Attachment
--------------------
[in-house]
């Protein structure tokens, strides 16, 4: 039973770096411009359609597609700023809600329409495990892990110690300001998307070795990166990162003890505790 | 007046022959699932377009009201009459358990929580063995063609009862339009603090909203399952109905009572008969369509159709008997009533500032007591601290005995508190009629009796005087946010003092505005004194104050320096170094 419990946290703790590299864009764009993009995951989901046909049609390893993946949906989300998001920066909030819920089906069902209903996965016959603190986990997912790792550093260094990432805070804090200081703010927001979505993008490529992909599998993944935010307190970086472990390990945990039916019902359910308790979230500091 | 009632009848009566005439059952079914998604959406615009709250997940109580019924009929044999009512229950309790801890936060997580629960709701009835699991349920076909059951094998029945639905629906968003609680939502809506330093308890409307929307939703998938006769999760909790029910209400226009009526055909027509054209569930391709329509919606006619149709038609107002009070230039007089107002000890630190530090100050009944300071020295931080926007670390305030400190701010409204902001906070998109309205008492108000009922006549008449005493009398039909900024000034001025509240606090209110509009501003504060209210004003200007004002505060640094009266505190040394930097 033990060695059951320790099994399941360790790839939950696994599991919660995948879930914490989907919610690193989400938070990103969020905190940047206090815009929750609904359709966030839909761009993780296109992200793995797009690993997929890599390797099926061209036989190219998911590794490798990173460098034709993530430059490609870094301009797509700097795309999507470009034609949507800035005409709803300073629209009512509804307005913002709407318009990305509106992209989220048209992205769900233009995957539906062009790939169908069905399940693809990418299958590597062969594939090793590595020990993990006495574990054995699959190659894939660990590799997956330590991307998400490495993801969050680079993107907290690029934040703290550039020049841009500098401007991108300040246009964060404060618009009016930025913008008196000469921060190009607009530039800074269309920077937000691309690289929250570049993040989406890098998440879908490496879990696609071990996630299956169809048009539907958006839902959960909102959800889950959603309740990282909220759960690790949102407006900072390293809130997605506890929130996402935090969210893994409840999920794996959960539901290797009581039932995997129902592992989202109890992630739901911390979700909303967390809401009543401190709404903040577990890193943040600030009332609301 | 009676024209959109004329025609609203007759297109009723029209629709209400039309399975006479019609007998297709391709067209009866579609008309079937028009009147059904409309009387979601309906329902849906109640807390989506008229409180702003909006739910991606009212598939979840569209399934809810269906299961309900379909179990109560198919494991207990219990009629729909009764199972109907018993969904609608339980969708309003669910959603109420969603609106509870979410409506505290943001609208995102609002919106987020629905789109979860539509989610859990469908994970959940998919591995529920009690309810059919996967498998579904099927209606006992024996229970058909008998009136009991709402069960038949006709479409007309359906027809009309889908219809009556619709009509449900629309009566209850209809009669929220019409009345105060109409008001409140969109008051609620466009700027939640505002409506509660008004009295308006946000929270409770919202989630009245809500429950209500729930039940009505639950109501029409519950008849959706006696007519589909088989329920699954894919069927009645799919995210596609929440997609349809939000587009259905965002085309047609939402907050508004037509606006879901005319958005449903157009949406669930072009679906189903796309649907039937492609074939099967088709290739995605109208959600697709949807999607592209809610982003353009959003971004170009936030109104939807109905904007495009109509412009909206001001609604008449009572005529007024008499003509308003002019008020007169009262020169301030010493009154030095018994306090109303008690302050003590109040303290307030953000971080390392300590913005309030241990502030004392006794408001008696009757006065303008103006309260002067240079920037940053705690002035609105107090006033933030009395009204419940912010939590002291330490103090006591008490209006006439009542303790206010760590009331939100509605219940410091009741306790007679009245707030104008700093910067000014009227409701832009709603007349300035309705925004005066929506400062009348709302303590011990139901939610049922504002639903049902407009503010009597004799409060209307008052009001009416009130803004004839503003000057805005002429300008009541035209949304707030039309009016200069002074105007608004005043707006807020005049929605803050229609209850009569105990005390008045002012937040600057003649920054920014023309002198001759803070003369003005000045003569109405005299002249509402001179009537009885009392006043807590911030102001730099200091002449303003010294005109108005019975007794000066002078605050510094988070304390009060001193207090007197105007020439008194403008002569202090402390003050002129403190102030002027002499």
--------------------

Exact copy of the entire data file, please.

[in-house]
């Protein structure tokens, strides 16, 4: 039973770096411009359609597609700023809600329409495990892990110690300001998307070795990166990162003890505790 | 007046022959699932377009009201009459358990929580063995063609009862339009603090909203399952109905009572008969369509159709008997009533500032007591601290005995508190009629009796005087946010003092505005004194104050320096170094 419990946290703790590299864009764009993009995951989901046909049609390893993946949906989300998001920066909030819920089906069902209903996965016959603190986990997912790792550093260094990432805070804090200081703010927001979505993008490529992909599998993944935010307190970086472990390990945990039916019902359910308790979230500091 | 009632009848009566005439059952079914998604959406615009709250997940109580019924009929044999009512229950309790801890936060997580629960709701009835699991349920076909059951094998029945639905629906968003609680939502809506330093308890409307929307939703998938006769999760909790029910209400226009009526055909027509054209569930391709329509919606006619149709038609107002009070230039007089107002000890630190530090100050009944300071020295931080926007670390305030400190701010409204902001906070998109309205008492108000009922006549008449005493009398039909900024000034001025509240606090209110509009501003504060209210004003200007004002505060640094009266505190040394930097 033990060695059951320790099994399941360790790839939950696994599991919660995948879930914490989907919610690193989400938070990103969020905190940047206090815009929750609904359709966030839909761009993780296109992200793995797009690993997929890599390797099926061209036989190219998911590794490798990173460098034709993530430059490609870094301009797509700097795309999507470009034609949507800035005409709803300073629209009512509804307005913002709407318009990305509106992209989220048209992205769900233009995957539906062009790939169908069905399940693809990418299958590597062969594939090793590595020990993990006495574990054995699959190659894939660990590799997956330590991307998400490495993801969050680079993107907290690029934040703290550039020049841009500098401007991108300040246009964060404060618009009016930025913008008196000469921060190009607009530039800074269309920077937000691309690289929250570049993040989406890098998440879908490496879990696609071990996630299956169809048009539907958006839902959960909102959800889950959603309740990282909220759960690790949102407006900072390293809130997605506890929130996402935090969210893994409840999920794996959960539901290797009581039932995997129902592992989202109890992630739901911390979700909303967390809401009543401190709404903040577990890193943040600030009332609301 | 009676024209959109004329025609609203007759297109009723029209629709209400039309399975006479019609007998297709391709067209009866579609008309079937028009009147059904409309009387979601309906329902849906109640807390989506008229409180702003909006739910991606009212598939979840569209399934809810269906299961309900379909179990109560198919494991207990219990009629729909009764199972109907018993969904609608339980969708309003669910959603109420969603609106509870979410409506505290943001609208995102609002919106987020629905789109979860539509989610859990469908994970959940998919591995529920009690309810059919996967498998579904099927209606006992024996229970058909008998009136009991709402069960038949006709479409007309359906027809009309889908219809009556619709009509449900629309009566209850209809009669929220019409009345105060109409008001409140969109008051609620466009700027939640505002409506509660008004009295308006946000929270409770919202989630009245809500429950209500729930039940009505639950109501029409519950008849959706006696007519589909088989329920699954894919069927009645799919995210596609929440997609349809939000587009259905965002085309047609939402907050508004037509606006879901005319958005449903157009949406669930072009679906189903796309649907039937492609074939099967088709290739995605109208959600697709949807999607592209809610982003353009959003971004170009936030109104939807109905904007495009109509412009909206001001609604008449009572005529007024008499003509308003002019008020007169009262020169301030010493009154030095018994306090109303008690302050003590109040303290307030953000971080390392300590913005309030241990502030004392006794408001008696009757006065303008103006309260002067240079920037940053705690002035609105107090006033933030009395009204419940912010939590002291330490103090006591008490209006006439009542303790206010760590009331939100509605219940410091009741306790007679009245707030104008700093910067000014009227409701832009709603007349300035309705925004005066929506400062009348709302303590011990139901939610049922504002639903049902407009503010009597004799409060209307008052009001009416009130803004004839503003000057805005002429300008009541035209949304707030039309009016200069002074105007608004005043707006807020005049929605803050229609209850009569105990005390008045002012937040600057003649920054920014023309002198001759803070003369003005000045003569109405005299002249509402001179009537009885009392006043807590911030102001730099200091002449303003010294005109108005019975007794000066002078605050510094988070304390009060001193207090007197105007020439008194403008002569202090402390003050002129403190102030002027002499």